Combined imaging technology may improve breast cancer diagnosis
MedWire News: A combined technique that incorporates optical and X-ray imaging may help clinicians better distinguish malignant lesions from benign lesions in the breast, US researchers report.
"By co-registering optical and X-ray data, radiologists are able to map suspicious findings and analyze the functional characteristics of those areas," said lead researcher Qianqian Fang (Massachusetts General Hospital, Boston).
Fang and team developed a combined optical/x-ray imaging system capable of obtaining both functional optical and structural x-ray images of the breast.
The system used digital breast tomosynthesis - a three-dimensional application of digital mammography - and diffuse optical tomography, which measures total hemoglobin concentration (HbT), oxygen saturation, and other cellular characteristics based on how light from a near-infrared laser is absorbed and scattered within tissue.
In the present study, the researchers evaluated the imaging system in 189 breasts from 125 women with a mean age of 56 years.
In total, 138 breasts had negative findings and 51 had lesions that were subsequently biopsied. The biopsies revealed 26 malignant and 25 benign lesions.
In the 26 malignant tumors, HbT was significantly greater than that in the normal fibroglandular tissue of the same breast. Solid benign lesions (n=17) and cysts (n=8) had significantly lower HbT contrast compared with the malignant lesions.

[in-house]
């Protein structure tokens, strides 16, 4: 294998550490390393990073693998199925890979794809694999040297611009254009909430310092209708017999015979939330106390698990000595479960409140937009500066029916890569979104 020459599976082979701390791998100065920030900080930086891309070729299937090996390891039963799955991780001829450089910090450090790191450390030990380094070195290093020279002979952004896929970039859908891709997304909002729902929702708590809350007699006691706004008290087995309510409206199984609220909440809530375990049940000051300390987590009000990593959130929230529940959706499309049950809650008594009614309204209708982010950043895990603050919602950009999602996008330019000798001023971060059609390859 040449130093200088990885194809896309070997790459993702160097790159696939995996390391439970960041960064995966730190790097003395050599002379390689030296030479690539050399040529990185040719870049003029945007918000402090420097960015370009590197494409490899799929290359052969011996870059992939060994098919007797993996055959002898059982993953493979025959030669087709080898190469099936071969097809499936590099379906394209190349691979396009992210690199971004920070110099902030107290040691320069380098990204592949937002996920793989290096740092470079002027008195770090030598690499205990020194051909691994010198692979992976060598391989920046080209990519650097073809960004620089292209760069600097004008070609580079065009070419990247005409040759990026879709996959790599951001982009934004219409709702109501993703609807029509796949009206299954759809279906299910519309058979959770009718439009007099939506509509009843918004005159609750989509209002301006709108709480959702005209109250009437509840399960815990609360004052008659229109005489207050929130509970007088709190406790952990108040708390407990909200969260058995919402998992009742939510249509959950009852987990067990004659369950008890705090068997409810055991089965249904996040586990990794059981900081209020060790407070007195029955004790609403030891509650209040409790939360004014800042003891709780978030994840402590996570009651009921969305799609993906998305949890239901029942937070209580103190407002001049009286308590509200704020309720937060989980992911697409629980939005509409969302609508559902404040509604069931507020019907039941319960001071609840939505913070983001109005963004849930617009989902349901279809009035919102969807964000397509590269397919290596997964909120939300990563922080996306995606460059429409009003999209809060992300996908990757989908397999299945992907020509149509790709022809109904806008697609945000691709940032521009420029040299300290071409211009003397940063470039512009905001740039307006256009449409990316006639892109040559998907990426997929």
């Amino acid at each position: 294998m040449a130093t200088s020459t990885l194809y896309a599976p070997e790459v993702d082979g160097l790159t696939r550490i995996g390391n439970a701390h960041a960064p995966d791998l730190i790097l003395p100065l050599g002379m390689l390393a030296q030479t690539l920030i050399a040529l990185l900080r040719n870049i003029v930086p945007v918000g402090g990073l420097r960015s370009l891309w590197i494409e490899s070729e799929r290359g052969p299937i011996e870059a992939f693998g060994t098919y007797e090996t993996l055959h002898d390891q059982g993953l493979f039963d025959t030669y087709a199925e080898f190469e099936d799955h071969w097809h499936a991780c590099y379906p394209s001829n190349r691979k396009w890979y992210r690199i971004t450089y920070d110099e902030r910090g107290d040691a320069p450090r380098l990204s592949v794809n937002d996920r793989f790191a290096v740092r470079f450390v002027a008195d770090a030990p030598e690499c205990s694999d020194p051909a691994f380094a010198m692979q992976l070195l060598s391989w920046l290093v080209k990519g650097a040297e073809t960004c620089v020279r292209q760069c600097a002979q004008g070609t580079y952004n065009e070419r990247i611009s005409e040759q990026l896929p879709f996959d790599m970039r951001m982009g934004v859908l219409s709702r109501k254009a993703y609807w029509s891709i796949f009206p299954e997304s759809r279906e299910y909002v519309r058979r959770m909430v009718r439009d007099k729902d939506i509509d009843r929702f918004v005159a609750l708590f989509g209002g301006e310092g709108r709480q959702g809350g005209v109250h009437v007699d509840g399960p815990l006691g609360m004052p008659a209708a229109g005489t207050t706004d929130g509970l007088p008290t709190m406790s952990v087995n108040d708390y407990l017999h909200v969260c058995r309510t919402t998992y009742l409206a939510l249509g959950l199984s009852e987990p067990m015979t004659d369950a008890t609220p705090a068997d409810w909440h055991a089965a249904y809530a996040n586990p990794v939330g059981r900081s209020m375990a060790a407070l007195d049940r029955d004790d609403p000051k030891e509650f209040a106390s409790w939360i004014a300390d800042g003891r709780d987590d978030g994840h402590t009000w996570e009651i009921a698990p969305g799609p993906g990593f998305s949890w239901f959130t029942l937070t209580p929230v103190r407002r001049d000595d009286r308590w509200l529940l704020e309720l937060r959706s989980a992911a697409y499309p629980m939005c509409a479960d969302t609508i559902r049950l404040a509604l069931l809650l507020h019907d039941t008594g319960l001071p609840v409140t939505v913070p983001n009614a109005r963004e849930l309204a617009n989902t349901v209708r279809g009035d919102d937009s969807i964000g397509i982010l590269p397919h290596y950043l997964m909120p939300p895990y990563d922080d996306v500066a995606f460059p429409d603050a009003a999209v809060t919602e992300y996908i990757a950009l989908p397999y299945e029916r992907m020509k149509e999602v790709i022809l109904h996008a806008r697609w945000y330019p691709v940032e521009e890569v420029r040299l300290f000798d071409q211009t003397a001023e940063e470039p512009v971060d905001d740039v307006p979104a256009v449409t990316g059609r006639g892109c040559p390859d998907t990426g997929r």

In addition, oxygen saturation levels were significantly lower in cysts compared with all other tissue types.
"Although cysts are easy to diagnose using ultrasound, distinguishing cysts from malignant or benign lesions during a mammogram would save women the anxiety and costs associated with a second procedure," Fang said.
The researchers note that since the number of lesions involved in their study was low: "The results reported here are rather preliminary and merely serve as an early indication of the diagnostic potential of the proposed method."
However, Fang concluded: "By providing additional differentiation of malignant and benign lesions, combined optical and X-ray imaging could potentially reduce unnecessary biopsies."
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By Laura Dean